But we still have four (very good) episodes to go, and I'm not abandoning ship, not when the really cool stuff is coming. Now that we're close to the finish line and I no longer have to stay mum on a certain major plot development that y'all learned about last week, I've got a more full-length review of "Bryce Will Play" coming up just as soon as I go to a museum dedicated to the manufacturing of baseball bats...
A year ago tonight, "Lost" ended with a two and a half hour finale that some found brilliant, some found maddening, and others fell somewhere in between. I definitely was one of the in-betweeners, trending more towards the good than the bad. I loved the emotional reunions, Jack and Smokey's final duel, Jack passing the torch to Hurley and some other story and character moments while being largely frustrated with both the revelation of what the sideways universe was and the lack of answers from the series as a whole. I wrote a review that night, then another one a few weeks later that nudged even more towards the positive while still not being pleased about all the time spent on the sideways, the Temple, etc. At the time, I wondered whether my opinion would change in a few months, or years, noting that I still thought about the similarly-contentious "The Sopranos" finale the way I did the night it aired.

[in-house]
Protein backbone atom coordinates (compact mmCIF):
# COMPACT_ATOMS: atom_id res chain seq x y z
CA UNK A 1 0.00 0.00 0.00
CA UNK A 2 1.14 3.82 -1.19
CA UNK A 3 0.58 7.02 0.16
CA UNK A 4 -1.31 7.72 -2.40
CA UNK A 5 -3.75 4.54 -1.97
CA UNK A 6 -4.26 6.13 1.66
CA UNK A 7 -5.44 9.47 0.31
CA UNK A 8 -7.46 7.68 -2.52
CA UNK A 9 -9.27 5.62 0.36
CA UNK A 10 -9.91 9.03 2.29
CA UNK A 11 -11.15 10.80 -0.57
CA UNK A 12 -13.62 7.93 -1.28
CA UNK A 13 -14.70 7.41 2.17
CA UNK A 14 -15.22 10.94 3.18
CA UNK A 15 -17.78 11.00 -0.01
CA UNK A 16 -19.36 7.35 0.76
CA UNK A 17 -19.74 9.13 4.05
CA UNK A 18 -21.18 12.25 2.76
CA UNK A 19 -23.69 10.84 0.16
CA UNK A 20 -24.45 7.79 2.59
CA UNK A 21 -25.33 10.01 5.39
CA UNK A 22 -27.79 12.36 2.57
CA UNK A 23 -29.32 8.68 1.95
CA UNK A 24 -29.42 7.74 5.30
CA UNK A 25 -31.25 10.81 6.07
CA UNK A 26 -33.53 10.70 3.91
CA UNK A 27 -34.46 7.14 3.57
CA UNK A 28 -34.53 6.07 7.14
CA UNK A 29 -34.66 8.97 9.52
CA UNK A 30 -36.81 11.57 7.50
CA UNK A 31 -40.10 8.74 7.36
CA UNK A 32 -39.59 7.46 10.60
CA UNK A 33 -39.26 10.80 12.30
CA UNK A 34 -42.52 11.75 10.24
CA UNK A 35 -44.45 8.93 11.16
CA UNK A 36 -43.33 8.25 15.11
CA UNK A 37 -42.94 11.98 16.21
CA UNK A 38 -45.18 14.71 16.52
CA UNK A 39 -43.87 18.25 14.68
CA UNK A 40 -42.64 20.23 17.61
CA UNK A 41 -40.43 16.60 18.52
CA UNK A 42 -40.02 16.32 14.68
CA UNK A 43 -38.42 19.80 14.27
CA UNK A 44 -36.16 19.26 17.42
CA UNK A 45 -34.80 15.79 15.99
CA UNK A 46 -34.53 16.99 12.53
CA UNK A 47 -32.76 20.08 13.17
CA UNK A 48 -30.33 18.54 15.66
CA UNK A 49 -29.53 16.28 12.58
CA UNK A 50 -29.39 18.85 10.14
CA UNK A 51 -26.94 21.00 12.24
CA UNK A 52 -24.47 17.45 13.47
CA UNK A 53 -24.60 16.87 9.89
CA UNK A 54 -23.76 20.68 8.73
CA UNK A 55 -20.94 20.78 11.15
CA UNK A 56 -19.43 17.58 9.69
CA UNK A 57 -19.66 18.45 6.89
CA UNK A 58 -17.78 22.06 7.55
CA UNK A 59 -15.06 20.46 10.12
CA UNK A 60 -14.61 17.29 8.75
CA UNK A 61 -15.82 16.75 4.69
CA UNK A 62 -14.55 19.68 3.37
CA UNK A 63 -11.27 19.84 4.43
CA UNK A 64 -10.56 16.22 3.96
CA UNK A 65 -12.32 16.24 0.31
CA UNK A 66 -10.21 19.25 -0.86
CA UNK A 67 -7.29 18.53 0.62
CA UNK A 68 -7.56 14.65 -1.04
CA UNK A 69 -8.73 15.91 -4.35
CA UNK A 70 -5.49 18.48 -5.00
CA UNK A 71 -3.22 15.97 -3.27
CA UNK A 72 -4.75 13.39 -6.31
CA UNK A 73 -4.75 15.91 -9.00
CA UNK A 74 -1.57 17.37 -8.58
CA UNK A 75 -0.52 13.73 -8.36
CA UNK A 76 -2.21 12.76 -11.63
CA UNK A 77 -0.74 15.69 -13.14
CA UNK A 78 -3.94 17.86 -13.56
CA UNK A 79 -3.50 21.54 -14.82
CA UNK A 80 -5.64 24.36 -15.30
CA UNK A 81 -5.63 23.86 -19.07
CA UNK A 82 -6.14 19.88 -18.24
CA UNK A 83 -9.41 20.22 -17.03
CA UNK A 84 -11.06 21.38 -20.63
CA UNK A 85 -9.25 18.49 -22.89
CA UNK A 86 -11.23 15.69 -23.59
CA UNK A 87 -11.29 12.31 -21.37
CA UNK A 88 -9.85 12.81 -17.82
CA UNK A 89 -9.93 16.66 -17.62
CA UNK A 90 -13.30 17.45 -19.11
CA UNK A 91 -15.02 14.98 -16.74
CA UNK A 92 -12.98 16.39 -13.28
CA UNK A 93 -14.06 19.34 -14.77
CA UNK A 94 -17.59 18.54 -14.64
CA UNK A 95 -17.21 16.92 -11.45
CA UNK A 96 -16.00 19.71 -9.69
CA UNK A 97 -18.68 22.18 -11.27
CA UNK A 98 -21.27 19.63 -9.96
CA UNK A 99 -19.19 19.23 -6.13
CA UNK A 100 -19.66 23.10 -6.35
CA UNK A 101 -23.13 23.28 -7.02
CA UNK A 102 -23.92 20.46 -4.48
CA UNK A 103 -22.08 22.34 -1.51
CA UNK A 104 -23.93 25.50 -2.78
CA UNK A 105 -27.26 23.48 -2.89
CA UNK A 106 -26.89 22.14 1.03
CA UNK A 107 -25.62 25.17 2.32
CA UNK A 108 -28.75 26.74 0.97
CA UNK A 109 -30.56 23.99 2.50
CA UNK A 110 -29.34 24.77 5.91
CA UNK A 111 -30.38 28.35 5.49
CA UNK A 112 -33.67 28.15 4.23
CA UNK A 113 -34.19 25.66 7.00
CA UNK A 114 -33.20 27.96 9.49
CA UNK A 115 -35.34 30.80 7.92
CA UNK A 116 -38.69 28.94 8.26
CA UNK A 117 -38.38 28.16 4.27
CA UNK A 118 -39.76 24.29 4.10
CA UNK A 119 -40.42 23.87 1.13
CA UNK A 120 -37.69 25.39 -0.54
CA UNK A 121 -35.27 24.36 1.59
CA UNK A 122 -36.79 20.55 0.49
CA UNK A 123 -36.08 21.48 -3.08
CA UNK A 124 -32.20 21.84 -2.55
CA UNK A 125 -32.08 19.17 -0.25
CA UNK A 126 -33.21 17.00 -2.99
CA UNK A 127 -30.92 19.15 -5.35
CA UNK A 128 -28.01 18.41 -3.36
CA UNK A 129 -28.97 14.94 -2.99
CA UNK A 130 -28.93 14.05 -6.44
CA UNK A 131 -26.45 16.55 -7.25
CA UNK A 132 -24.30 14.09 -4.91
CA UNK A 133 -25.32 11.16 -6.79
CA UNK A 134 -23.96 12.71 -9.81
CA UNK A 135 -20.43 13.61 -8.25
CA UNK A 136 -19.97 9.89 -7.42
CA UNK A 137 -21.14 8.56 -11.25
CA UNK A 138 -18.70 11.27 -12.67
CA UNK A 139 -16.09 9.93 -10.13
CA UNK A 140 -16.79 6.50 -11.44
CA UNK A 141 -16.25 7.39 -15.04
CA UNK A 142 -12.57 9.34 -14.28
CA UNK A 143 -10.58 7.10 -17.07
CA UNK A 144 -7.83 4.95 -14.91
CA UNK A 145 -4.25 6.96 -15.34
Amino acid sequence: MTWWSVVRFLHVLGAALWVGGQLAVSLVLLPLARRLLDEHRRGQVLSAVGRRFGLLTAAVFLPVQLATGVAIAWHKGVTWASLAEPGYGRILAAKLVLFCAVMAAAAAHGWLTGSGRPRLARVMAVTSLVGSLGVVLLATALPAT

And re-reading those reviews, and thinking on "The End," my opinions are mostly unchanged. But in another way, I feel even more positive about both the finale and the series as a whole than I did 365 days ago.
Upfront Week is over, and the Firewall & Iceberg Podcast is back on a Monday schedule, which Dan and I use to preview one finale ("Idol") and dissect a whole bunch of other ones. Spoilers galore, so you may want to keep this week's run-down especially handy if your DVR is backed up:
This morning, I was having a conversation with another TV critic who had just finished watching the third season of "United States of Tara," and we came to two conclusions:
1)As great as this season of the show has been (the 9th of 12 episodes airs tonight at 10:30), it was going to be very hard for the show to both top it and keep telling interesting stories about the characters, given how the rest of the season plays out. And given that, maybe it might be for the best if the show ended after this season.
2)If Showtime canceled "Tara" and renewed "Nurse Jackie," we were going to be very, very unhappy.
Guess what just happened this afternoon, boys and girls?
On one level, the new HBO film "Too Big to Fail" (which debuts tonight at 9) has no business being as suspenseful as it is. Nearly every character is either an investment banker or a financial policy wonk. The subject matter - the mortgage crisis of 2008 - is so complicated that several times the movie has to stop so characters can explain things in layman's terms (usually to people who'd already be able to do the same). And everyone going into the movie will know roughly what happened with that crisis, and that our economy is still a mess.